Metal complex dyes are generally regarded as having a high lightfastness. However, chromophore and auxochrome structures vary, making some dye colors more susceptible to fading. In their product literature, the manufacturer reports a definite range in both lightfastness and solubility from color to color.
These ratings are based on their use in printing ink, and the tests were conducted with two different binders (nitrocellulose and vinyl acetate) which produced significantly different results. To be able to judge the lightfastness of the Orasol® dyes when used on taxidermy, it was necessary to conduct our own tests without any binding media.
The lightfastness of the dyes was tested using accelerated light-aging following the ASTM D4303 Standard Test Methods for Lightfastness of Colorants Used in Artists’ Coloring Materials. Test swatches were produced by airbrushing a 1% solution of dye dissolved in ethanol onto unbleached 100% wool as well as swatches of bleached bison fur. As a flat substrate of keratin fibers, the wool textile was chosen as a reasonable substrate to measure color changes using a spectrophotometer. Details about the testing procedure will not be listed here, but will be covered in subsequent posts as continued lightfastness testing is part of the current research program.
The ASTM protocol requires exposure of test materials to a broad spectrum of light that includes ultraviolet (UV) radiation. Since new lights in the diorama are filtered to exclude this particularly damaging light, the test helped us develop a worst-case scenario for assessing the lightfastness of the dyes.
Real-time monitoring of cumulative light exposure is continuing inside the bison diorama. Orasol dyes are exposed in situ alongside Blue Wool reference standards out of sight of visitors. At the same time, portions of the bison have been sprayed with dye mixtures and masked to permit direct comparison of exposed and unexposed areas of restoration.
Our lightfastness tests identified the most stable of the dye colors, allowing us to be picky about which shades could be used for the diorama taxidermy. The reversibility and retreatability of the dyes also played a major factor when deciding to use them on specimens in dioramas with higher light levels, with the understanding that fading will occur in time. The AMNH conservation and exhibition team was able to successfully recolor many of the faded specimens in the Bernard Family Hall of North American Mammals.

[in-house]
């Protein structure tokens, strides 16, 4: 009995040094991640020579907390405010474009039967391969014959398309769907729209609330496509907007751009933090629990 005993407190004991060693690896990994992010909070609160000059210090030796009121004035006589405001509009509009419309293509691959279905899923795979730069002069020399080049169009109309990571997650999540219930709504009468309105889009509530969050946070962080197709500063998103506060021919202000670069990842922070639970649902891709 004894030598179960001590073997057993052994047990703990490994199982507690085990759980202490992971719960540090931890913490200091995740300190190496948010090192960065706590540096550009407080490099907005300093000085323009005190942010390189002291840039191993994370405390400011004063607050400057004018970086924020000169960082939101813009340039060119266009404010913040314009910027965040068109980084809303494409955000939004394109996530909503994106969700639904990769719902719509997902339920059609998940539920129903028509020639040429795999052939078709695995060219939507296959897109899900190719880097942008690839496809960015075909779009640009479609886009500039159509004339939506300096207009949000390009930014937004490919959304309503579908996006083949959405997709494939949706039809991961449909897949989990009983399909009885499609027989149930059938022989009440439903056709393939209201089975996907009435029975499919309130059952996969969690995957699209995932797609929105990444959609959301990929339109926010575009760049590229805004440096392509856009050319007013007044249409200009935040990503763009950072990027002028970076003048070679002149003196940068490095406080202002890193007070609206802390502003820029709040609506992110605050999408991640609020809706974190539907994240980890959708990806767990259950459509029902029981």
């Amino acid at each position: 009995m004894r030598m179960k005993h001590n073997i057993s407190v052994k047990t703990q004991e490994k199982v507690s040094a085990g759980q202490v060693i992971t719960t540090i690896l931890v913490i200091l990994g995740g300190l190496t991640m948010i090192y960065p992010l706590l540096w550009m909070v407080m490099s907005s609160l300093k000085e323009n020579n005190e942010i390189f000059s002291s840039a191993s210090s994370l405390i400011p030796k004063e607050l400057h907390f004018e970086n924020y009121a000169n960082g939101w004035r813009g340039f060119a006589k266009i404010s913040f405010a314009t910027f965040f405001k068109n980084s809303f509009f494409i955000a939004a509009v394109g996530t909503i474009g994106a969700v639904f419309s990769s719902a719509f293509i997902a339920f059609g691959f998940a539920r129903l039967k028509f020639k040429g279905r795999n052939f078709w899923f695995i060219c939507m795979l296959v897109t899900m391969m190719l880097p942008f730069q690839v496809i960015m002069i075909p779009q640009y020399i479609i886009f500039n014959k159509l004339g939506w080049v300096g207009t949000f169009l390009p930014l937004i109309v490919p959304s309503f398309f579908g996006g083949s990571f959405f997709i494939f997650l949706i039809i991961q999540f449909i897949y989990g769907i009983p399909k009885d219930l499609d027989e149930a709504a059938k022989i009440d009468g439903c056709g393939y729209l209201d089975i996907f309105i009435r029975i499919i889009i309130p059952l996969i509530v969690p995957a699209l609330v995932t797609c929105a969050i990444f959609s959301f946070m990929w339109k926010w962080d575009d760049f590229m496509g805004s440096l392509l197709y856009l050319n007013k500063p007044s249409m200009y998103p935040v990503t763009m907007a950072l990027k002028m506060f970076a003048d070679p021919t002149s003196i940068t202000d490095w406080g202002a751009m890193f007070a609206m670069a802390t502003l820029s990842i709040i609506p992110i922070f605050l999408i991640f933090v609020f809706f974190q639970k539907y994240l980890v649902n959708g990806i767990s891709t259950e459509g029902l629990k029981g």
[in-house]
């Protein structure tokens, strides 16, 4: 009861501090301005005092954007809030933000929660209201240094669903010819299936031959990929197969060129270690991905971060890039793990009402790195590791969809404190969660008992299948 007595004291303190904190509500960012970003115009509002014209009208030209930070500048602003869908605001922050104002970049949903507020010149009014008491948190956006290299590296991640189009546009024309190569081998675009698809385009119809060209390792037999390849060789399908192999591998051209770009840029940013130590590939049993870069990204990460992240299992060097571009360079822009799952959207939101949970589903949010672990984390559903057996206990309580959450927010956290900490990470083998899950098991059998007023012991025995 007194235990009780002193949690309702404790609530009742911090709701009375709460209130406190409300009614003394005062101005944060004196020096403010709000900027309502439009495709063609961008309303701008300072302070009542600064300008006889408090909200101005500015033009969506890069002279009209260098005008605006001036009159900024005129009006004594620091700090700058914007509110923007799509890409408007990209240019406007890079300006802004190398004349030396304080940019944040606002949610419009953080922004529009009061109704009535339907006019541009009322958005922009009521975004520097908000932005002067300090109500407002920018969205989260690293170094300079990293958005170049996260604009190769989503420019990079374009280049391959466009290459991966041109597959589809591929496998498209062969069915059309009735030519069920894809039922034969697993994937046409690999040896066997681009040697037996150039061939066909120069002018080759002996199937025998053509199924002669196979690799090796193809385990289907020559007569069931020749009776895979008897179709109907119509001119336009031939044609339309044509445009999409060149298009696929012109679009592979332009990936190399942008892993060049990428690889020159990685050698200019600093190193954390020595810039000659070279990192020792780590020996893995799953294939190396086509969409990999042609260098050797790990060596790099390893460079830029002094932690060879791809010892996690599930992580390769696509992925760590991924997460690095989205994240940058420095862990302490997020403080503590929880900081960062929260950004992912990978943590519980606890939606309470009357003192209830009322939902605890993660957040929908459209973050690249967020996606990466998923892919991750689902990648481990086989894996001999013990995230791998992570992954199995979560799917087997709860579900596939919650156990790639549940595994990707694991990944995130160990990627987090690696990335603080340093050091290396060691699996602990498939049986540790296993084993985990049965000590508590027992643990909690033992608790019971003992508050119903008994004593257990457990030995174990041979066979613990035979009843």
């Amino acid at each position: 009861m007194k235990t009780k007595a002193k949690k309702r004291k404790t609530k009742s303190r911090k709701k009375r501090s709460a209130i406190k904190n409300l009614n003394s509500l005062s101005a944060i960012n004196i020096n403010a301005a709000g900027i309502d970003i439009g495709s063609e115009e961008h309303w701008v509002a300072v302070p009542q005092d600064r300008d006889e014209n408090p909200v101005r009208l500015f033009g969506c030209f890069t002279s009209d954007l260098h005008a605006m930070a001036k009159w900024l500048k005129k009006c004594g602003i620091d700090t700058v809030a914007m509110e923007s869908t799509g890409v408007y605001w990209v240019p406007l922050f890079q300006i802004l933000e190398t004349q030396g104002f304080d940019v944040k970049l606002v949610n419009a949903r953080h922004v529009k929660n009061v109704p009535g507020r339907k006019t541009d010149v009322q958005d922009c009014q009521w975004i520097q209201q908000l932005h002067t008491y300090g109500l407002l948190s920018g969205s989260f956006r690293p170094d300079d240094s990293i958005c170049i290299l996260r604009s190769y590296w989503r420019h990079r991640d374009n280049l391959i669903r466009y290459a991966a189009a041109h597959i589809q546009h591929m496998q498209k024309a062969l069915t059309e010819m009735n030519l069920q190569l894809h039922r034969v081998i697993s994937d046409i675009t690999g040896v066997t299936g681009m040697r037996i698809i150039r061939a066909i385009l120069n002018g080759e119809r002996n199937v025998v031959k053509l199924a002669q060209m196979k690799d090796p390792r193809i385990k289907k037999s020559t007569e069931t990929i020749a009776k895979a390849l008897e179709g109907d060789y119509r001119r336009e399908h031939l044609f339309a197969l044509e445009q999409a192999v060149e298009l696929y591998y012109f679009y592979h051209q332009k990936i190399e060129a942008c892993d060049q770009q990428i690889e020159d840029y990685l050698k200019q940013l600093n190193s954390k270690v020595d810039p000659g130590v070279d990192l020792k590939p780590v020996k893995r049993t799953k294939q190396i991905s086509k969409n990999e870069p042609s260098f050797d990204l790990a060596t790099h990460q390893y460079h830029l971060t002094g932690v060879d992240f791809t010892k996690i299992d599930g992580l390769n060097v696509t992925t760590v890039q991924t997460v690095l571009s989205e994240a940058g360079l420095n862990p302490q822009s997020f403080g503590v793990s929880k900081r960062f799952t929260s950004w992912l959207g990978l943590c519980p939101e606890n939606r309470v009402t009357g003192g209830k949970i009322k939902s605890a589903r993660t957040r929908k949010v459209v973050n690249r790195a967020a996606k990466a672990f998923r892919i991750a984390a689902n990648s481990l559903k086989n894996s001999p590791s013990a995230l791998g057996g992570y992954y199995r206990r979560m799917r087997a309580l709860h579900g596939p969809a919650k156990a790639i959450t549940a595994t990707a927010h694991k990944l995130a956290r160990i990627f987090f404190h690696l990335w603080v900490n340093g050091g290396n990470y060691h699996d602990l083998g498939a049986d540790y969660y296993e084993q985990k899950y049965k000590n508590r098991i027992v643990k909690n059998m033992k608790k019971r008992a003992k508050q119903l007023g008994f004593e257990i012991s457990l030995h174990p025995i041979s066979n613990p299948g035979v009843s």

The dye research we did as part of the renovation generated numerous new questions, which fell into three main topics:
Lightfastness – While our previous testing did effectively establish a lightfastness ranking among the Orasol colors, it didn’t answer one of the questions we were asked the most often – “Ok, we know that the dyes in the brighter dioramas are eventually going to fade… how long will they last?” By developing a test procedure that mirrors the UV-filtered lighting environment in the dioramas , we will get enough information to be able to create a probable lifespan for these materials when used in treatment.
Penetration/Fixation – While the ease of dye removal was beneficial in the 2011-2012 recoloring treatments, in other contexts you might want a greater fixation or penetration of the dye. We want to understand ways we could achieve and manipulate that “fixability”, as well as knowing if those variations impact the dyes working properties and lightfastness.
Substrate Degradation – Finally, we want to better understand whether or not the use of recoloring materials like the Orasol dyes causes the colored animal hairs to degrade faster than normal, or do they act as a protectant and slow down light damage?
These topics acted as a starting point for the research plan for the current project: Recoloring Faded Taxidermy: Research into the Properties and Applicability of Dye Materials for Conservation Treatment, the details of which will have to wait until the next post!